Philadelphia, Pennsylvania -
America Newscape shares a reading of the 1776 Declaration of Independence.
The United States Declaration of Independence is the pronouncement adopted by the Second Continental Congress meeting in Philadelphia, Pennsylvania, on July 4, 1776. The Declaration explained why the Thirteen Colonies at war with the Kingdom of Great Britain regarded themselves as thirteen independent sovereign states, no longer under British rule. With the Declaration, these new states took a collective first step toward forming the United States of America. The declaration was signed by representatives from New Hampshire, Massachusetts Bay, Rhode Island, Connecticut, New York, New Jersey, Pennsylvania, Maryland, Delaware, Virginia, North Carolina, South Carolina, and Georgia.
The Lee Resolution for independence was passed by the Second Continental Congress on July 2 with no opposing votes. The Committee of Five had drafted the Declaration to be ready when Congress voted on independence. John Adams, a leader in pushing for independence, had persuaded the committee to select Thomas Jefferson to compose the original draft of the document, which Congress edited to produce the final version. The Declaration was a formal explanation of why Congress had voted to declare independence from Great Britain, more than a year after the outbreak of the American Revolutionary War. Adams wrote to his wife Abigail, "The Second Day of July 1776, will be the most memorable Epocha, in the History of America" – although Independence Day is actually celebrated on July 4, the date that the wording of the Declaration of Independence was approved.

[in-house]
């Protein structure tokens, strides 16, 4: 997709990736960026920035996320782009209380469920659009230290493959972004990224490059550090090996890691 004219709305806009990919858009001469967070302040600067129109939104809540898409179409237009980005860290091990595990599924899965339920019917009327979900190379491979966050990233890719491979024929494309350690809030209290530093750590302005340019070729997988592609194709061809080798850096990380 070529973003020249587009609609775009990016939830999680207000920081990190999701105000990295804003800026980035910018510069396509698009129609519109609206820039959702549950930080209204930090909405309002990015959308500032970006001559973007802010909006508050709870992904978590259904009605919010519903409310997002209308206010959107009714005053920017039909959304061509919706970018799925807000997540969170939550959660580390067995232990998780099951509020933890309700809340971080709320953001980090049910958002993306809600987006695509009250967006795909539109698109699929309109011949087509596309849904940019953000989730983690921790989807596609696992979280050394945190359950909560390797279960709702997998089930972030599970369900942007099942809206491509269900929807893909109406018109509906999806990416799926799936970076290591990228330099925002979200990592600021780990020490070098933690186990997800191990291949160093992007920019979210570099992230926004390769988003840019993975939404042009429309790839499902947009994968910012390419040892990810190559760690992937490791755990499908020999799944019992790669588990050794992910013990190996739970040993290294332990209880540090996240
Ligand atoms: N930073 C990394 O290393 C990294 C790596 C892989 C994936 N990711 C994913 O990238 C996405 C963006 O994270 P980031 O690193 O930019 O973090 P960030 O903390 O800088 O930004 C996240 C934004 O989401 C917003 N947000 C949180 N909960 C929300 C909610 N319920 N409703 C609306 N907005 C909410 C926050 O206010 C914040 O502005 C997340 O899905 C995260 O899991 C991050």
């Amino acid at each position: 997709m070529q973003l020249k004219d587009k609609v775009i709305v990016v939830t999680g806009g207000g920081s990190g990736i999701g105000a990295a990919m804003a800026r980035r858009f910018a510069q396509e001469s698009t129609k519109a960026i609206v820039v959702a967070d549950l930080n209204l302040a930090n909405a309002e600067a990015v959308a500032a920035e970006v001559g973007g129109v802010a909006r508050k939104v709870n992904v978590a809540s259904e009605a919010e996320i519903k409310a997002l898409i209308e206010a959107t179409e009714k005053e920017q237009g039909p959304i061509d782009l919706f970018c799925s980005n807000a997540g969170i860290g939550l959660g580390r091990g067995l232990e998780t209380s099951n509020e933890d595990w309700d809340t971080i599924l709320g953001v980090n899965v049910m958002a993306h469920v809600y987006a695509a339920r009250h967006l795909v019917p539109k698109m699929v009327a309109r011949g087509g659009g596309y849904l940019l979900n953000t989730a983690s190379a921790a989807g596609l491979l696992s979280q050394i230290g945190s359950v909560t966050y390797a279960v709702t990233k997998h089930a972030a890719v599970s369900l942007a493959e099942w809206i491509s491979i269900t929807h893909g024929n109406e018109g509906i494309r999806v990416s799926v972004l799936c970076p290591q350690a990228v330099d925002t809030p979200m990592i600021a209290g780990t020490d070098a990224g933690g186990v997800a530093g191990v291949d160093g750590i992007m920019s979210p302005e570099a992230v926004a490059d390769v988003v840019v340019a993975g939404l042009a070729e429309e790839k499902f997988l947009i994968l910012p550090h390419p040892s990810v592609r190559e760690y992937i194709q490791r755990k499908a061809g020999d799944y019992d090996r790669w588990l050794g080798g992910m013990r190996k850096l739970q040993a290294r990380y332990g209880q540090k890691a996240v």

After ratifying the text on July 4, Congress issued the Declaration of Independence in several forms. It was initially published as the printed Dunlap broadside that was widely distributed and read to the public. The source copy used for this printing has been lost and may have been a copy in Thomas Jefferson's hand. Jefferson's original draft is preserved at the Library of Congress, complete with changes made by John Adams and Benjamin Franklin, as well as Jefferson's notes of changes made by Congress. The best-known version of the Declaration is a signed copy that is displayed at the National Archives in Washington, D.C., and which is popularly regarded as the official document. This engrossed copy (finalized, calligraphic copy) was ordered by Congress on July 19 and signed primarily on August 2.
Signers of Declaration of Independence:
- Delaware: George Read, Caesar Rodney, Thomas McKean
- Pennsylvania: George Clymer, Benjamin Franklin, Robert Morris, John Morton, Benjamin Rush, George Ross, James Smith, James Wilson, George Taylor
- Massachusetts: John Adams, Samuel Adams, John Hancock, Robert Treat Paine, Elbridge Gerry
- New Hampshire: Josiah Bartlett, William Whipple, Matthew Thornton
- Rhode Island: Stephen Hopkins, William Ellery
- New York: Lewis Morris, Philip Livingston, Francis Lewis, William Floyd
- Georgia: Button Gwinnett, Lyman Hall, George Walton
- Virginia: Richard Henry Lee, Francis Lightfoot Lee, Carter Braxton, Benjamin Harrison , Thomas Jefferson, George Wythe, Thomas Nelson, Jr.
- North Carolina: William Hooper, John Penn, Joseph Hewes
- South Carolina: Edward Rutledge, Arthur Middleton, Thomas Lynch, Jr., Thomas Heyward, Jr.
- New Jersey: Abraham Clark, John Hart, Francis Hopkinson, Richard Stockton, John Witherspoon
- Connecticut: Samuel Huntington, Roger Sherman, William Williams, Oliver Wolcott
- Maryland: Charles Carroll, Samuel Chase, Thomas Stone, William Paca
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